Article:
Tennessee is an open records jurisdiction and allows name-based searches for records of criminal arrests, charges and convictions by anyone. The central repository of criminal records is the Tennessee Bureau of Investigation, Information Systems Division. It is one of the five operating divisions under the Tennessee Bureau of Investigation (TBI). The Information Systems Division is responsible for gathering and maintaining all criminal records for the state. Tennessee criminal records include Tennessee arrests, charges, guilty pleas and convictions.
In Tennessee, a guilty plea is a conviction of a crime, along with judicial decisions and jury verdicts of guilt. Tennessee also provides fingerprint-based searches that carry a much higher degree of reliability as to the identity and accuracy of the information. Fingerprint based searches must be authorized by the individual or by a person or organization with the right to access the system. These include searches related to employment background checks and security.
In the state of Tennessee, records of conviction have no termination date; they are permanent. They will remain in the records of the court that heard the case, and they will remain in the central statewide system of criminal records of the TBI. One can only withdraw a conviction from public access by judicial action such as correction or expungement.
The state accepts applications from employers and organizations whose purposes require or may be facilitated by criminal background checks. The state issues user identifications and user agreements with eligible employers and organizations. These agreements permit access to the records systems for submission of applications with fingerprints. The system provides an official network of authorized fingerprint agencies. These official locations for fingerprinting have an approved chain of custody for the fingerprint records.
The Tennessee Open Records Information System or TORIS is a public access information system that permits requests from any person for a name-based search of criminal records. To conduct this name-based search, there is a fee of $29.00. The search includes arrests in Tennessee, misdemeanor charges, felony charges, misdemeanor convictions and felony convictions. Given the large potential for erroneous identification by name-based searches, the results are accurate reflections of the records but do not purport to identify the individual with certainty. It is simply the criminal record information officially associated with the name and coordinates provided.
Fingerprint based searches offer greater reliability that the records are those associated with the individual in question. Fingerprints do not relieve the possibility of error in the facts and events contained in the records. However, they do remove doubt that the individual under review and the individual connected to the records are the same.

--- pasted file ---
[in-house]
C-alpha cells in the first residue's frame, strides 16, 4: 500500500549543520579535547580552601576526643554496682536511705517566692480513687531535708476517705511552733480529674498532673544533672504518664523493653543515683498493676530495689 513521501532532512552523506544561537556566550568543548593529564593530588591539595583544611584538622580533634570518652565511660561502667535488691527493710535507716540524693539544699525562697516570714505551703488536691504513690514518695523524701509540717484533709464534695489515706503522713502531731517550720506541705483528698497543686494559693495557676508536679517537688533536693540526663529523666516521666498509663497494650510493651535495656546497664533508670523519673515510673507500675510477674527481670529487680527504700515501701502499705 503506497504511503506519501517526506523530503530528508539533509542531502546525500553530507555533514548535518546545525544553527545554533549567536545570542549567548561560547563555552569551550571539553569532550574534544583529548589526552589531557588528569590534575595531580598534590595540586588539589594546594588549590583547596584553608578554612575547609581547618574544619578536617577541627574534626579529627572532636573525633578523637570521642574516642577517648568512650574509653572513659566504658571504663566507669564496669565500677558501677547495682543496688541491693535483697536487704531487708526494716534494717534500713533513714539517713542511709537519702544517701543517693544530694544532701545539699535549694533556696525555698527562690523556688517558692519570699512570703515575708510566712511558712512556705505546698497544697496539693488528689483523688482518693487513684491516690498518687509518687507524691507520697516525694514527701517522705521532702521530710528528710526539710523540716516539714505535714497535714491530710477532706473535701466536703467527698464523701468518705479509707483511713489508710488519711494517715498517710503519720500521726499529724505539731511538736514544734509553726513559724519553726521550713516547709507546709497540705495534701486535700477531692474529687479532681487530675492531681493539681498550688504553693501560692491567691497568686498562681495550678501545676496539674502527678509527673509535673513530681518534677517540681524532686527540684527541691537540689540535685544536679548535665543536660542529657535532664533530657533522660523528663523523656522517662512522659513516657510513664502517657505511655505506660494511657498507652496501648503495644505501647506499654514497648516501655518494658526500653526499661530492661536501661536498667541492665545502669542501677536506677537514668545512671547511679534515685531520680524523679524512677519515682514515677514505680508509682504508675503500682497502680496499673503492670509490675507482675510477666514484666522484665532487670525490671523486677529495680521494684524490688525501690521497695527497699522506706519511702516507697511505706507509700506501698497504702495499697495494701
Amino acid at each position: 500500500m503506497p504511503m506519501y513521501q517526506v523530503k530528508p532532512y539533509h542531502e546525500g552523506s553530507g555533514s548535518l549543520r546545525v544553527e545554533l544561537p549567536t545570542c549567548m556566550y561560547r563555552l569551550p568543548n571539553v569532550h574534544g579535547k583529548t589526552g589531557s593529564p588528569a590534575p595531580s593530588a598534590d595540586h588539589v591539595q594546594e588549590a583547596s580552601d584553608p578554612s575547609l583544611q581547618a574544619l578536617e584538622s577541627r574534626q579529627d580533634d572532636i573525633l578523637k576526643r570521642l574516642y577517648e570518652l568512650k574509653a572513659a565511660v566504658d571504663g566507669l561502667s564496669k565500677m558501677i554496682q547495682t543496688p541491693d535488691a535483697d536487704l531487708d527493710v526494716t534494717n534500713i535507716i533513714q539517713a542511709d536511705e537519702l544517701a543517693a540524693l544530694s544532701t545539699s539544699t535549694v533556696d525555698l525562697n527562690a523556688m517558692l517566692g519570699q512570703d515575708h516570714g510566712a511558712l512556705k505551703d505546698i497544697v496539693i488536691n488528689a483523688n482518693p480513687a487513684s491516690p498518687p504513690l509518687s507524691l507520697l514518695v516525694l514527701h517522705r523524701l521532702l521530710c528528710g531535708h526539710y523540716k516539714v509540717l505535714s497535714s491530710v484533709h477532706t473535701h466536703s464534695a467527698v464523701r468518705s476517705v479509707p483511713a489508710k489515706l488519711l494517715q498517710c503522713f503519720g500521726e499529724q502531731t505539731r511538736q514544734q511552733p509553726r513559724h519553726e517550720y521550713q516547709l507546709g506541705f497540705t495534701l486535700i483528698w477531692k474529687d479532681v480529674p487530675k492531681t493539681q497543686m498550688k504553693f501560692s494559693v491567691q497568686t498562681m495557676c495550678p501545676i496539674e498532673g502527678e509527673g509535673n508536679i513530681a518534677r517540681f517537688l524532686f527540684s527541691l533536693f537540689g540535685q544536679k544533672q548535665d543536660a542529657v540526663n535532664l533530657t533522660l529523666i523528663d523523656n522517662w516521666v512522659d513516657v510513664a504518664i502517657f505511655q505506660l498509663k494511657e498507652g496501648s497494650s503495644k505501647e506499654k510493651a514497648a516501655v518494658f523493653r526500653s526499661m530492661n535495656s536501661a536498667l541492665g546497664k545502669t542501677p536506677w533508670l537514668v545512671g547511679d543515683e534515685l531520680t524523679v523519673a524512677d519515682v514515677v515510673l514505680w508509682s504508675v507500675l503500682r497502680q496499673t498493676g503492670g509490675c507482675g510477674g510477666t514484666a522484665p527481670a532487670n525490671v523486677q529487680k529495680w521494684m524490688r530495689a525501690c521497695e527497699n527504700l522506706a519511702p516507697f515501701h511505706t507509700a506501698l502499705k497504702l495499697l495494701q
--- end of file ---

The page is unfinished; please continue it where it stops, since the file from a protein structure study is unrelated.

A name-based search has a great potential for confused or mistaken identity. However, if the identity is accurate, the information contained in the report may nonetheless contain errors or inaccuracies. The State of Tennessee provides an administrative process for correcting errors. One can send a report of errors to the State and a set of fingerprints with any corrections considered necessary to make the record accurate. The State reviews the request and information and upon agreement they provide a procedure to correct to the official record. If they do not agree, then the individual must go further, and possibly file a court action to compel the State to correct the records. The advice and assistance of counsel would be helpful in this situation as the laws of expungement and criminal records in Tennessee are complex.
On May 1, 2012, the Tennessee Legislature passed a law to make it easier to obtain an expungement of a criminal conviction, and the procedure is currently found in Tenn. Code Ann. § 40-32-101(g). For procedures under the recent expungement law, the court fee in Tennessee is $350. The eligibility for expungement is narrow; one must have no more than one non-violent offense and meet detailed requirements including time and a record free of additional arrests or violations.
The essential terms are that for a fee of $350, an applicant can request expungement of a listed, past non-violent criminal conviction. Eligible offenses have two classes, those committed before November 1, 1989 and those committed after that date.
To qualify for expungement of an offense committed on or after November 1, 1989, the applicant must meet the following requirements. The Applicant may not have had a previous expungement and must not have a conviction for any other offense, state or federal, than the one for which he or she requests expungement. The applicant must show that he or she completed all of the requirements of the sentence. There must be a five-year period from the completion of the sentence.
For listed non-violent offenses committed prior to November 1, 1989, applicants must petition for expungement. To qualify they must meet three elements. First, they have never had a previous expungement. Second, they must have been sentenced to three years or less of a determinate sentence. Third, if given an indeterminate sentence, they must have served less than three years.
The County Courts in Tennessee maintain official records; they are the primary source of official information that the TBI collects and maintains for the state. In any search of court records, one should also contact the clerk of the court that heard the case and issued the conviction and related orders. The system may not have digitally preserved and transferred all records to the State system, and some records may have more information in the courthouse paper records, or other record forms.
TORIS Background Checks
TBI Policy Document
Find more legal articles in our articles database.